© The Aga Khan Museum
Click on the image to zoom
Tarikh-i mubarak-i Ghazani (The Blessed History of Ghazan) is an invaluable source for the early history of the Mongol Empire. Begun in 1302 by Rashid al-Din, doctor and vizier to Ilkhanid rulers Ghazan Khan (r. 1295–1304) and his brother Öljeitü Sultan (r. 1304–16), it draws from various scrolls, books, records, and memories preserved by members of the Mongol military elite to tell the story of the Mongol royal family from its legendary ancestors to Ghazan Khan. Ghazan had converted to Islam, and his identity as a Muslim was an important component of his political ideology. Accordingly, The Blessed History shows the Mongol conquest (which had ended the ʿAbbasid caliphate) and the reign of Ghazan as the salvation of Islamic civilization, rather than its apocalyptic end. The Aga Khan Museum’s copy of The Blessed History was made almost a century after Rashid al-Din wrote the work, but it is one of the most complete and important surviving copies of the text.
The Blessed History of Ghazan begins with a description of the Turkic and Mongol tribes that constituted Genghis Khan’s empire. Rashid al-Din distinguishes himself from earlier writers who had described the nomads of Inner Asia as a monstrous race, often associating their invasion with an imminent apocalypse. He instead ties the Mongols into a historical model of the human community that was familiar to the Muslim, Christian, and Jewish populations of the Middle East: he identifies the Turks and Mongols with one branch of a human family going back to Noah, whose descendants were said to have spread out over the earth to repopulate it after the deluge.
Genealogy remains important for the entire Blessed History of Ghazan. Throughout the work, Rashid al-Din uses visual genealogical trees to show the relationship between each Mongol ruler and the generations that succeeded him. For the descendants of Genghis Khan, these genealogical trees could grow quite large, sometimes covering multiple pages. One such page survives in this manuscript (folio 170a), showing part of the family of Genghis Khan’s oldest son, Jochi, whose descendants ruled western Eurasia from their capital on the lower Volga River.
This manuscript in the Aga Khan Collection was probably made at a regional court of the young Timurid state. The opening illumination resembles others produced in Baghdad, Herat, and Shiraz in the late 14th and early 15th centuries. Amir Timur’s son and successor, Shahrukh (d. 1447), who ruled from Herat, took a particular interest in the scholarship of the Ilkhanid period, and this manuscript may have been part of this renewed interest in Rashid al-Din’s work. It was copied from a manuscript now in Tashkent (Abu Rayhon Biruni Institute ms. 1620), which was probably written during Rashid al-Din’s lifetime and under his supervision. Unusually for a Persian manuscript, this copy has been bound in cloth. It is covered with a paisley tweed, probably of goat hair and likely produced in Kerman around 1840.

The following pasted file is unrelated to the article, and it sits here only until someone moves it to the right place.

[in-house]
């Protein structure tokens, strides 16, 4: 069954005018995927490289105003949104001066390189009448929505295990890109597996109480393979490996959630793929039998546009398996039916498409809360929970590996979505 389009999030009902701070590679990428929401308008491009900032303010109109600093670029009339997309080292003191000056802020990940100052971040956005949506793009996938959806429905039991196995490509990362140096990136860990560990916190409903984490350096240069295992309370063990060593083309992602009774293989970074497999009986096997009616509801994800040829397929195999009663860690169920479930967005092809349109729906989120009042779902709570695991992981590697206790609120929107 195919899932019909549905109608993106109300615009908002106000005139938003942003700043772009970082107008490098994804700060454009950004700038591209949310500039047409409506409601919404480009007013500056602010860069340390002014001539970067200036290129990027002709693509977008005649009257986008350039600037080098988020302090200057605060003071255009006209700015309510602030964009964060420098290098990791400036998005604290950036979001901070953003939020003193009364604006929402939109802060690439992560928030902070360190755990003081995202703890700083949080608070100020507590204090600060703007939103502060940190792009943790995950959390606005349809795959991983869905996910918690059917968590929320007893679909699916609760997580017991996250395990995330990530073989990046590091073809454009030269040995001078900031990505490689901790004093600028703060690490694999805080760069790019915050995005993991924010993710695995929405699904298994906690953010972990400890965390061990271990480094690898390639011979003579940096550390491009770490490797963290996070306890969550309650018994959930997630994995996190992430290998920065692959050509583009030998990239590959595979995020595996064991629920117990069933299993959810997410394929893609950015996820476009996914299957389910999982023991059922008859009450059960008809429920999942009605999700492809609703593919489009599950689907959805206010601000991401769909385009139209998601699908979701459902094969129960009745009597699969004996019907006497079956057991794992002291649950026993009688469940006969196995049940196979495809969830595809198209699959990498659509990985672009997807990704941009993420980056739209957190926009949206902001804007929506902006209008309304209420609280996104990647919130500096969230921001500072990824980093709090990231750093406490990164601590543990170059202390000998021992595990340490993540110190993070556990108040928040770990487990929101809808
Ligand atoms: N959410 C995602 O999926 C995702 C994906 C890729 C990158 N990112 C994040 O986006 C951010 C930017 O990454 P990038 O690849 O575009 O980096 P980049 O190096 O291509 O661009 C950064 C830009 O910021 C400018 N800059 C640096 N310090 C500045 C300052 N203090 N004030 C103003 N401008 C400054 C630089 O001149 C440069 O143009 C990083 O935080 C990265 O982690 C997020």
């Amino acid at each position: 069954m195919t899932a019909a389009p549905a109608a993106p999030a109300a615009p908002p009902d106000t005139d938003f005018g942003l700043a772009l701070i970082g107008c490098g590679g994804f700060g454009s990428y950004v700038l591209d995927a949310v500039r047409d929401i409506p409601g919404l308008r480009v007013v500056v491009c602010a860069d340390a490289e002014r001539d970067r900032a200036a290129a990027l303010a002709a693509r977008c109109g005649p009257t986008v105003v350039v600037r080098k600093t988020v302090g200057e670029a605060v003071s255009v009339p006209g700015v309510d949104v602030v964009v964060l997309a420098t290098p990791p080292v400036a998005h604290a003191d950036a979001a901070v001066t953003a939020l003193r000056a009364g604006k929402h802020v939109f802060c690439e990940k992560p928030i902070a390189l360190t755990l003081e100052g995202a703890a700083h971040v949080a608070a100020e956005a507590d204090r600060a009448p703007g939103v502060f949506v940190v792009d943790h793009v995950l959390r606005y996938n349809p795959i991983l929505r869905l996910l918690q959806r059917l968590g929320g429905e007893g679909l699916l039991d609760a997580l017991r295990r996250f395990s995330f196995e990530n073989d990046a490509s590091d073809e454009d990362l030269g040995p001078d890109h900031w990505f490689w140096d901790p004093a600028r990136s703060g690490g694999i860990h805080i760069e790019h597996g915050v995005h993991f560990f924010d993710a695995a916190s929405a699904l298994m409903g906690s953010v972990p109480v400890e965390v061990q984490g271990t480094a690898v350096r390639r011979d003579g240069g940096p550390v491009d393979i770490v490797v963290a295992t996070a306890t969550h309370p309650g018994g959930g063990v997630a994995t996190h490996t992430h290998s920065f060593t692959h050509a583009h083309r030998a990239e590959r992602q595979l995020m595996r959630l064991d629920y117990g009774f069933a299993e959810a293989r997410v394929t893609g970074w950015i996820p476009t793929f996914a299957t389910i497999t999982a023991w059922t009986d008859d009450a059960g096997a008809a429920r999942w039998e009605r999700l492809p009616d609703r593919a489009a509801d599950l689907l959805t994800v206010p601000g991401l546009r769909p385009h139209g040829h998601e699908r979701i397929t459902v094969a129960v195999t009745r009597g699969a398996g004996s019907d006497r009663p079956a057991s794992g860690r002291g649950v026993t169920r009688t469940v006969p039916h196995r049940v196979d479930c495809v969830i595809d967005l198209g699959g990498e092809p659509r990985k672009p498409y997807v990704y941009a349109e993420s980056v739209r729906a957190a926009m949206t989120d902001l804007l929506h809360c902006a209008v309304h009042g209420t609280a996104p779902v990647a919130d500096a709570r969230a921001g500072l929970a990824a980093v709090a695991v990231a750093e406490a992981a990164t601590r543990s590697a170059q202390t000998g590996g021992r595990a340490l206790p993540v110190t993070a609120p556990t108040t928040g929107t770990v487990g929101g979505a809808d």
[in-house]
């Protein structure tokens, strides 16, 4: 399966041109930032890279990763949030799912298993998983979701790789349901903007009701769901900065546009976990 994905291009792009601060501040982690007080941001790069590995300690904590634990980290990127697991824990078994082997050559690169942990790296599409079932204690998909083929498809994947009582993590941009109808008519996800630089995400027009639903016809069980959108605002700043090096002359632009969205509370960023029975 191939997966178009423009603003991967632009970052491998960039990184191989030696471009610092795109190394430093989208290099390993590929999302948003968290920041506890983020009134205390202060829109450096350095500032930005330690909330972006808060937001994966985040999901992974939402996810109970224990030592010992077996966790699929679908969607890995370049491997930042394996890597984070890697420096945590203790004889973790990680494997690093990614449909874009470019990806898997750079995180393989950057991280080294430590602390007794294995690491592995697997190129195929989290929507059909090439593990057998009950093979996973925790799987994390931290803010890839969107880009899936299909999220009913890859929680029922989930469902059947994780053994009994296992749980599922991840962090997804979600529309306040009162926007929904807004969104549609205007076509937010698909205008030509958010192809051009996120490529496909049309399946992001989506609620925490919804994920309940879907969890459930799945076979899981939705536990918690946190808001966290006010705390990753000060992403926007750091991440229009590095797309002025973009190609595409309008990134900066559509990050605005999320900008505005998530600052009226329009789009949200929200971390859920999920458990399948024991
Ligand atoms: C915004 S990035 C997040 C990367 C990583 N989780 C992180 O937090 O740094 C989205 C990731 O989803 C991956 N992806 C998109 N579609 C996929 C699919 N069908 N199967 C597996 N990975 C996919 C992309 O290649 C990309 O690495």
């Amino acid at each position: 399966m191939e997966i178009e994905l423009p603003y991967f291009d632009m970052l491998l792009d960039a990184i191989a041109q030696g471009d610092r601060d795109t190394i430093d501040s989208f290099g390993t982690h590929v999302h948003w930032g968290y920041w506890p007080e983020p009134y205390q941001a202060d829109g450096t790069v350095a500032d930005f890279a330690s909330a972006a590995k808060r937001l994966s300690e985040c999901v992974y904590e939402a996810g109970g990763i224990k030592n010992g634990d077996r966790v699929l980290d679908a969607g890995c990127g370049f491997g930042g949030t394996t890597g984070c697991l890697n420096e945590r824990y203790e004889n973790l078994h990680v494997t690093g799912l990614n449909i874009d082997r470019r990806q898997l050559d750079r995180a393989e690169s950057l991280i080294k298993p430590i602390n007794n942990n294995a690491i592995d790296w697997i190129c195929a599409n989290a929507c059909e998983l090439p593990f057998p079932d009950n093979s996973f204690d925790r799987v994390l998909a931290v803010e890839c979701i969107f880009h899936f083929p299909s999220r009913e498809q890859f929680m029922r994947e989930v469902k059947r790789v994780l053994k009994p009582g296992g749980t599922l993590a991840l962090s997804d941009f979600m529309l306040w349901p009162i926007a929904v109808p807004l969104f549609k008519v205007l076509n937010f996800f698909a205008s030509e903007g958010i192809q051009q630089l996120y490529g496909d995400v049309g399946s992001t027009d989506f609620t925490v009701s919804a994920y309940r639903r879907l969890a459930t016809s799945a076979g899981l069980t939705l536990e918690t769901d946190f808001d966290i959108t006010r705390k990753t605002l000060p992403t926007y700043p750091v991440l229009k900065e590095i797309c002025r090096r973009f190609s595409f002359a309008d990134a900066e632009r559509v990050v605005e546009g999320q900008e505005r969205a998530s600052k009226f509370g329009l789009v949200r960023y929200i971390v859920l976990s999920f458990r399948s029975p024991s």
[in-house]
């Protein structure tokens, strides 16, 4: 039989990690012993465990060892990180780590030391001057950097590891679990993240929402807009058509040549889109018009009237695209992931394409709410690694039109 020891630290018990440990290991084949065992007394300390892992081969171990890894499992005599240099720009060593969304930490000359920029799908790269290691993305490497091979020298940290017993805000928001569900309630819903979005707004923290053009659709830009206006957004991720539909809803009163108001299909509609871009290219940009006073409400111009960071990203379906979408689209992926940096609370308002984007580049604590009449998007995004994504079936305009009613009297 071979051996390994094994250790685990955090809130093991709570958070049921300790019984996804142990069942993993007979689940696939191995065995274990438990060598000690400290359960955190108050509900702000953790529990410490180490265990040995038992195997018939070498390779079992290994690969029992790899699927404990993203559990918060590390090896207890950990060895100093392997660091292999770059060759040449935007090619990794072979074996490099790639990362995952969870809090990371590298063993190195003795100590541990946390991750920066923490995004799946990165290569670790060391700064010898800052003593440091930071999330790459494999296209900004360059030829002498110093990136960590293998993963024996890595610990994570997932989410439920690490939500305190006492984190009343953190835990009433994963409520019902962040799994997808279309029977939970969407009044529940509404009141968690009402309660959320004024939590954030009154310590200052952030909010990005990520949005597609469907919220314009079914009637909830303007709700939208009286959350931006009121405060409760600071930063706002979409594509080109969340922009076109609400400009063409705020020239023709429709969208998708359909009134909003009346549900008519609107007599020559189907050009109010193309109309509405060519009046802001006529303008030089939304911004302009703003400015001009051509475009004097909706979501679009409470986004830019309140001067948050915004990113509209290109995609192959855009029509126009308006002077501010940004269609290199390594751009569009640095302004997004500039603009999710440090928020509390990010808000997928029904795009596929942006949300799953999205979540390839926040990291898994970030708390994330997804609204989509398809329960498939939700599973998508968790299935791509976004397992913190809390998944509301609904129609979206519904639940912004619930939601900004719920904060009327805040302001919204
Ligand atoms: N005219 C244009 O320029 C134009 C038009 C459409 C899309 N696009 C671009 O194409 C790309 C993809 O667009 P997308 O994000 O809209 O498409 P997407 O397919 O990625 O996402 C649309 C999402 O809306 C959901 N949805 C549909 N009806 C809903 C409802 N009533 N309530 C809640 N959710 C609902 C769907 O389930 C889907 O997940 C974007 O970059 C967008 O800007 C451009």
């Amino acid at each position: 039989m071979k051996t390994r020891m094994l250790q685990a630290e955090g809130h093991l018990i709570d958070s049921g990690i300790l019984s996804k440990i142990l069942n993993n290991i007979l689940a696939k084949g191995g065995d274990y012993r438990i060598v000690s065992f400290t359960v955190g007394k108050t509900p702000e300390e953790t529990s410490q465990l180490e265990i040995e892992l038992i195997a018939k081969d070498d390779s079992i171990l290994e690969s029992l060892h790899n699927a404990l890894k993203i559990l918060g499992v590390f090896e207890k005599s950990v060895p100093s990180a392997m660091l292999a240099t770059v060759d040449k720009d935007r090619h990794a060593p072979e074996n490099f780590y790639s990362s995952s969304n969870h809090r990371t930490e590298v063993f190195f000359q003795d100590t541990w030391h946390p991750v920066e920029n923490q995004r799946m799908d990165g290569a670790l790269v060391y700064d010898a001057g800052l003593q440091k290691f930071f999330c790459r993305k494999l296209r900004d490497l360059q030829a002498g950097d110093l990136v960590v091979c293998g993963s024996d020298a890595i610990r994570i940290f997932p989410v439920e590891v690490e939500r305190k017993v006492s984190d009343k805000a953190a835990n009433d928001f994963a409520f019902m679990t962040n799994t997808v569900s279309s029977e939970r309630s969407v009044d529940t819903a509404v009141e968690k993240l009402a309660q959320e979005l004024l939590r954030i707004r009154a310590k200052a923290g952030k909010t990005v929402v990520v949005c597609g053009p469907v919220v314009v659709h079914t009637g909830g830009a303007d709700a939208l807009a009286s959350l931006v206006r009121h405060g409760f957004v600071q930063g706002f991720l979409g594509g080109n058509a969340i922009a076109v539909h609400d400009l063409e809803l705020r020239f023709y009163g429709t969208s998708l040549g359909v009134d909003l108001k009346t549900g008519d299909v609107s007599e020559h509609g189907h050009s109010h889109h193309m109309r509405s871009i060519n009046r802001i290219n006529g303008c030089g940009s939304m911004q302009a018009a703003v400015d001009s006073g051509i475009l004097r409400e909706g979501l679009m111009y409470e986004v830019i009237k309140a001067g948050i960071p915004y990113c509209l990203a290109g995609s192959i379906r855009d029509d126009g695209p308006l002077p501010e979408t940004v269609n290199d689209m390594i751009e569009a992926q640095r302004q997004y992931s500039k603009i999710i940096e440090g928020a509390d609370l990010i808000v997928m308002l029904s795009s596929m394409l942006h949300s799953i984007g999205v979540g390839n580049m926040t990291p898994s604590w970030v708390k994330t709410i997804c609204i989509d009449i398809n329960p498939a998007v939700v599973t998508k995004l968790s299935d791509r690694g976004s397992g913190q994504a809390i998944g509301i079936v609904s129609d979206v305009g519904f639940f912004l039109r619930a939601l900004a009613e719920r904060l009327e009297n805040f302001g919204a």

— Stefan Kamola
 On Rashid al-Din’s life and career, see Kamola, “Rashīd al-Dīn.” On his patronage of book production, see Ben Azzouna, “Rashīd al-Dīn Faḍl Allah.”
 See Kamola, “History and Legend,” 565–67 for a discussion of how Rashīd al-Dīn ties the Mongols into a historical model of the human community that was familiar to the Muslim, Christian, and Jewish populations of the Middle East.
 For a discussion of the genealogical tree and its functions, see Binbaş, “Structure and Function,” 485–99.
 See Wright, The Look of the Book, 48–105 for a discussion and examples of illumination produced in Baghdad, Herat, and Shiraz in the late 14th and early 15th centuries.
 Later, the first 168 folios of another manuscript, now in Mashhad (Astan-i Quds ms. 4101), were copied from the AKM manuscript. That manuscript, along with the Tashkent manuscript, have been used by various scholars and editors of The Blessed History, since they contain a very correct text. Given that AKM517 is directly related to both of them and is more complete than either (only five folios are missing), it offers a valuable textual witness for this most important Mongol history.
 As noted by Jeff Spurr, a specialist in Middle Eastern textiles, in personal correspondence.
Ben Azzouna, N., “Rashīd al-Dīn Faḍl Allah al-Hamadhānī’s Manuscript Production Project in Tabriz Reconsidered,” Politics, Patronage and the Transmission of Knowledge in 13th-15th Century Tabriz, ed. J. Pfeiffer, Leiden, 2014. ISBN: 9789004255395
Binbaş, İ.E., “Structure and Function of the Genealogical Tree in Islamic Historiography,” Horizons of the World: Festschrift for İsenbike Togan, ed. İ.E. Binbaş and N. Kılıç-Schubel, Istanbul, 2011, 465–544. ISBN: 9786053751601
Blair, Sheila, Rashīd al-Dīn’s A Compendium of Chronicles: Rashid al-Din’s Illustrated History of the World, London, 1995. ISBN: 9780197276273
Kamola, S., “Rashīd al-Dīn and the Making of History in Mongol Iran,” Ph.D. Dissertation, 2013.
Kamola, S., “History and Legend in the Jāmiʿ al-tawārīkh: Abraham, Alexander, and Oghuz Khan,” Journal of the Royal Asiatic Society 25.4 (2015), 555–77. DOI: 10.1017/S1356186315000218
Thackston, W., Rashiduddin Fazlullah’s Jami’u’t-Tawarikh = Compendium of Chronicles, Cambridge, MA, 1998.
Wright, E., The Look of the Book: Manuscript Production in Shiraz, 1303–1452, Washington, 2012. ISBN: 9780295991917